If the petroleum industry was to completely disappear tomorrow, then our emissions profile will remain unchanged as we import crude for all our liquid fuels. What we sell overseas will be sold by someone else, as supply exceeds demand. No change here both domestically or globally.

If we were able to replace half of our liquid fuel fleet with zero emission electric vehicles, we’d be down to 0.136 per cent of the world’s emissions. The sobering truth is our reductions will get swallowed up by the massive increase of emissions in a growing and developing Asia. So, while we work hard to do our essential bit, world emissions increase for some time yet.

We ought to be realistic about being “world leaders” as James Shaw wants. Norway are world leaders, but they do that through giving all electric vehicles free electricity for life, free parking and exemption from any congestion taxes, arguably afforded through their wealth derived from oil production. 

World emissions are set to increase for a while yet, which is why I think we must take a global and rational approach. We should find more gas and export it to Asia. We should encourage the industry rather than close it down. It’s counter-intuitive, but it works!

Gas replacing coal is one of the key reasons why energy emissions stalled in their growth in 2014, 2015 and 2016 according to the International Energy Agency.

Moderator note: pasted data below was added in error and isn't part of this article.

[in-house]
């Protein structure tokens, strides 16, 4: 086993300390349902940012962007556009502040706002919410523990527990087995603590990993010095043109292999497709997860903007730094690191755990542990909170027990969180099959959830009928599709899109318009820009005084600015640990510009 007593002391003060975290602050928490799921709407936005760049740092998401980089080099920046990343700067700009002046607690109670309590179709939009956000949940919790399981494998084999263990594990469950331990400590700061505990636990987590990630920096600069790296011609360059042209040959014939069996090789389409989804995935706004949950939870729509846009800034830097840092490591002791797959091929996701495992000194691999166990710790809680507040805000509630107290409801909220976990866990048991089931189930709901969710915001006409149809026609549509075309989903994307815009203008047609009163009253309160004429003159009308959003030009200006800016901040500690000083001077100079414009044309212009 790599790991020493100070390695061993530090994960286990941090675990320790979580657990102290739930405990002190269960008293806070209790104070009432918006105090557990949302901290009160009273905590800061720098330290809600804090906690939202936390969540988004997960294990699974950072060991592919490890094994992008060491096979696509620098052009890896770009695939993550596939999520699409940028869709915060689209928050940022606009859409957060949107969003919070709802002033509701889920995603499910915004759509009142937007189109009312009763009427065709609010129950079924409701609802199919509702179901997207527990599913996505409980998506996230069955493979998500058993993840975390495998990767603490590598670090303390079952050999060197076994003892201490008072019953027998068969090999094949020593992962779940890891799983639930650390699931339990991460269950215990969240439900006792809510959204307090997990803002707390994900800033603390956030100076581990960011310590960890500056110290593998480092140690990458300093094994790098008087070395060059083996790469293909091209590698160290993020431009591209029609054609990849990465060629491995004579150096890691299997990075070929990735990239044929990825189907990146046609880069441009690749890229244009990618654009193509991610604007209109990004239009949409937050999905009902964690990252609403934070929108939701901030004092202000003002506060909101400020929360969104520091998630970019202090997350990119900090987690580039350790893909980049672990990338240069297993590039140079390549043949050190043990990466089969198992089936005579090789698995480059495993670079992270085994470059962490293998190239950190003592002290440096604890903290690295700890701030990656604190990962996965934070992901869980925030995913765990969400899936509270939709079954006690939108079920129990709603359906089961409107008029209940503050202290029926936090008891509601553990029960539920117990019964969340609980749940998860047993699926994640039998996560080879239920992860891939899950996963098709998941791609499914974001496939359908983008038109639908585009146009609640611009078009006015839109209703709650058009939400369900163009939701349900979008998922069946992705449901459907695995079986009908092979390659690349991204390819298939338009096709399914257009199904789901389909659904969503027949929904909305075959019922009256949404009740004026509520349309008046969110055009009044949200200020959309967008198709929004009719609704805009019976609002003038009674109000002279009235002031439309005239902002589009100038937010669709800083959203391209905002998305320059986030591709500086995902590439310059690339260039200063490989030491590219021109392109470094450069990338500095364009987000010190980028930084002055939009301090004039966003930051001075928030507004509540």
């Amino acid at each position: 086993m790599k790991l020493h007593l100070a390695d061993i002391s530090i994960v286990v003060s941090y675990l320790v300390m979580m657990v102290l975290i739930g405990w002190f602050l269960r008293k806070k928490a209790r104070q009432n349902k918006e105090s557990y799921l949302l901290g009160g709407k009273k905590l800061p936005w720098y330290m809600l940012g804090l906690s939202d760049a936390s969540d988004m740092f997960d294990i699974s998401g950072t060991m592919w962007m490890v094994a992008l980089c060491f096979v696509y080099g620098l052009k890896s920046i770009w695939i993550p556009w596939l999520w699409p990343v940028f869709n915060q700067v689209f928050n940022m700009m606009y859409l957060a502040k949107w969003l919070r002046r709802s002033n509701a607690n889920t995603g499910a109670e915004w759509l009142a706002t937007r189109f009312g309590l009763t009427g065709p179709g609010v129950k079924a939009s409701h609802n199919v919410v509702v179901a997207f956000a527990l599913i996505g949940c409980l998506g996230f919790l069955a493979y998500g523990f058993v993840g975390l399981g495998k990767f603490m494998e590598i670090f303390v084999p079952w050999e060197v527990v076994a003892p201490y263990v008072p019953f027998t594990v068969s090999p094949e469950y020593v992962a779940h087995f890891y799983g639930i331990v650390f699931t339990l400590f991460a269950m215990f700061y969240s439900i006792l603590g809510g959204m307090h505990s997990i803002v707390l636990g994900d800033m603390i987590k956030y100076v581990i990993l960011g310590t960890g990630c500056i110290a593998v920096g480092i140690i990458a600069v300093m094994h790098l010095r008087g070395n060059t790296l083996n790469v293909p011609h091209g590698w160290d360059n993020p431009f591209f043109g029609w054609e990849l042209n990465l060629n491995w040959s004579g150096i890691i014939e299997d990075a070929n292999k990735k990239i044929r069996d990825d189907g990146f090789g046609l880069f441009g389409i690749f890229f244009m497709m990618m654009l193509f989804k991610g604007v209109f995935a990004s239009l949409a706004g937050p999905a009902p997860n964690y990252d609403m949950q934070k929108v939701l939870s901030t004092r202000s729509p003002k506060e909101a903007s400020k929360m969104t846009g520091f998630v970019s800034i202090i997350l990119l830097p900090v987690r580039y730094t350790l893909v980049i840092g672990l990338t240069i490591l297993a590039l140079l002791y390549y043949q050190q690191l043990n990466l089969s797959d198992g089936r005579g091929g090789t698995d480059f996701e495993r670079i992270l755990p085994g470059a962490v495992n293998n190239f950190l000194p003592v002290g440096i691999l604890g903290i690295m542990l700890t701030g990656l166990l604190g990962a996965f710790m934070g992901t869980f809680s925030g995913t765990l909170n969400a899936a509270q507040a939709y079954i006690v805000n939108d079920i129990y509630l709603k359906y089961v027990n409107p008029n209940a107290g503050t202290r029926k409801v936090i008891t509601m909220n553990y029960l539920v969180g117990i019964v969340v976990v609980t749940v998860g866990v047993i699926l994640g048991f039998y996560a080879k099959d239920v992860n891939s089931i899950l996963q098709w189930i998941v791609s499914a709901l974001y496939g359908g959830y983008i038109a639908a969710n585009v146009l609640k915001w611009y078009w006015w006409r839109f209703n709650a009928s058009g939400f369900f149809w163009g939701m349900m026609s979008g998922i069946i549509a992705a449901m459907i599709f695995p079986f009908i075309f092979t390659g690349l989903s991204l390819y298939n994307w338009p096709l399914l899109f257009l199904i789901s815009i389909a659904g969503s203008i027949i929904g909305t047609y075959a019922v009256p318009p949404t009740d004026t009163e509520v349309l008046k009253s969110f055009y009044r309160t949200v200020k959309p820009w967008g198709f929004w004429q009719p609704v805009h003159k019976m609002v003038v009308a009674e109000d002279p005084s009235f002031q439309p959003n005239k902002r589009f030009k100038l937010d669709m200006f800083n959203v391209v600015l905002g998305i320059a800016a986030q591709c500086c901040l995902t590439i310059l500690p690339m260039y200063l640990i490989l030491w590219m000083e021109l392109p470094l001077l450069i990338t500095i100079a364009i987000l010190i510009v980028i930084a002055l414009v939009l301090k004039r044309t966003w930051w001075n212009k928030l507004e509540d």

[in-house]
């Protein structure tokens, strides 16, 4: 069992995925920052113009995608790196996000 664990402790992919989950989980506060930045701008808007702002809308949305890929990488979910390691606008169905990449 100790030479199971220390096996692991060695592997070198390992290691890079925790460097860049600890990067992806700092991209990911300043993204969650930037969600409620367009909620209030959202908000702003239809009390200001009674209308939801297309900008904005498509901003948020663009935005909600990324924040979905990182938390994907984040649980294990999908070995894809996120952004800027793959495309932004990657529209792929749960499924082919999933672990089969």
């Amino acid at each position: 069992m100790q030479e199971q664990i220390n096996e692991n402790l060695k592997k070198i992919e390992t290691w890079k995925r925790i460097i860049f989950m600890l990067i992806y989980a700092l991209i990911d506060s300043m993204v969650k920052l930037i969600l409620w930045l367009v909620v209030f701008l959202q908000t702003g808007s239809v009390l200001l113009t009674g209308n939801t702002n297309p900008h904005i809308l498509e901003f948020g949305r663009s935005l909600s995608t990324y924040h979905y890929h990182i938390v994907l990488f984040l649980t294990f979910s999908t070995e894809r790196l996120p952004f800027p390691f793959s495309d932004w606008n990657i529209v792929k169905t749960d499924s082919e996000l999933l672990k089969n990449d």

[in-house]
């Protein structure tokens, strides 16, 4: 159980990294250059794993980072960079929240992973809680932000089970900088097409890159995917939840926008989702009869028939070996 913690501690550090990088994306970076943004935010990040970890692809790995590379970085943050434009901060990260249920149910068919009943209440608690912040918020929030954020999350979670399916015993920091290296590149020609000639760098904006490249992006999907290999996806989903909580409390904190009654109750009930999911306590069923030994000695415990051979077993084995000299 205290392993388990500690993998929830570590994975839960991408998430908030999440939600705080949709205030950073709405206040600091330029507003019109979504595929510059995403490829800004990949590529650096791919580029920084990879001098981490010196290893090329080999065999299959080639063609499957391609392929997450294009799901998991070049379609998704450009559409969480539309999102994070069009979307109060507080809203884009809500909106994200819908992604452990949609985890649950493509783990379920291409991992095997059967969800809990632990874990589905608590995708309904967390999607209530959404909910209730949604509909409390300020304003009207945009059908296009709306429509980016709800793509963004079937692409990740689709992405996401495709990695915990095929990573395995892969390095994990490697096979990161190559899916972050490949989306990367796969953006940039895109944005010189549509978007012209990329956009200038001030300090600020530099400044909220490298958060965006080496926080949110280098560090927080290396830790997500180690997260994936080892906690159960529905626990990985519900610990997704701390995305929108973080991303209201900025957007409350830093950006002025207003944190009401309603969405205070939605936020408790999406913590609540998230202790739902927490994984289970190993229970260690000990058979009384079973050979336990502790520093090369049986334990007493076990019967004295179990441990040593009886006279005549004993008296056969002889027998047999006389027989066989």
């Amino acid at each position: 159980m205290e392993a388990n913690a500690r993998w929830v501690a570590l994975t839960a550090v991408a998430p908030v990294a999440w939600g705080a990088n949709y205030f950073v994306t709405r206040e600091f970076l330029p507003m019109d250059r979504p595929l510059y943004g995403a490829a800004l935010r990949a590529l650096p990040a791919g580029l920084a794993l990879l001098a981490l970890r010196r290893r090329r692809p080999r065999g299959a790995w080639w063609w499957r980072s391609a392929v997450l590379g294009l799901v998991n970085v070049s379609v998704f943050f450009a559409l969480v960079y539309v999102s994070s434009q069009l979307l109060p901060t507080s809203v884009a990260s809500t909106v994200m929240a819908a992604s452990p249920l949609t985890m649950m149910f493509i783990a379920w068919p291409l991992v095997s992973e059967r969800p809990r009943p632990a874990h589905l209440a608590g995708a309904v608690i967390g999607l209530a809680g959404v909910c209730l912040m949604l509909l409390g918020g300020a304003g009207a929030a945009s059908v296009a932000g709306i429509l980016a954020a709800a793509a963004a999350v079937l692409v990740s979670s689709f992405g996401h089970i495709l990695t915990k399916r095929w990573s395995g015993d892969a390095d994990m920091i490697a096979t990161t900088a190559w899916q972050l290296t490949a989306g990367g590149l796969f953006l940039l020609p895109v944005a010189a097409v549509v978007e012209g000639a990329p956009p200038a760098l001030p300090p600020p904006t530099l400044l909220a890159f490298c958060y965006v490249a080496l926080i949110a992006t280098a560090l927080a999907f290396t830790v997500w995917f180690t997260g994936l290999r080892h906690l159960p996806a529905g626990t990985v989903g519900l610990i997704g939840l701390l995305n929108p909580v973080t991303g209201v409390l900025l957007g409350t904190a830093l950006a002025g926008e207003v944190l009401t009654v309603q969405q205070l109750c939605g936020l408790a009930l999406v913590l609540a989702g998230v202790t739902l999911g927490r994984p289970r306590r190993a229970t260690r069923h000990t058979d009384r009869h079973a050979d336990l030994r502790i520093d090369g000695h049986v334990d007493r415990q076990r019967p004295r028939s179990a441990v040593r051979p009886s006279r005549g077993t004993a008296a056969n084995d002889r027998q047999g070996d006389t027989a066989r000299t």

James Shaw has said no to that, because according to the Paris Accord, the market for gas is going to dry up and no one will need it. That’s an unrealistic proposal. The IEA have said in 2050, 50 per cent of world energy will still be fossil fuel based. 

It’s time for Ardern-Peters Government to pull their head out of the sand and talk to the people who understand the challenge. Stop attacking the solution. End quote.

They won’t because they are zealots. They think we need a great leap backwards, ignoring all the positives that fossil fuels have delivered to society. They are wreckers and haters. New Zealand’s economy is going to suffer because the signal they’ve sent is that, on a whim and a few protestors rocking up to parliament, our prime minister will trash an industry.

I bet Grant Robertson hasn’t looked at the impact this decision is going to have on his consolidated fund. When he works it out, and Treasury officials may need to crack out the crayons, then he is going to be very worried indeed. He won’t have to look far to see the problems. Just ask the ALP members in South Australia what is going to happen next.


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As much at home writing editorials as being the subject of them, Cam has won awards, including the Canon Media Award for his work on the Len Brown/Bevan Chuang story.  And when he’s not creating the news, he tends to be in it, with protagonists using the courts, media and social media to deliver financial as well as death threats.

They say that news is something that someone, somewhere, wants kept quiet.   Cam Slater doesn’t do quiet, and as a result he is a polarising, controversial but highly effective journalist that takes no prisoners.

He is fearless in his pursuit of a story.

Love him or loathe him.  But you can’t ignore him.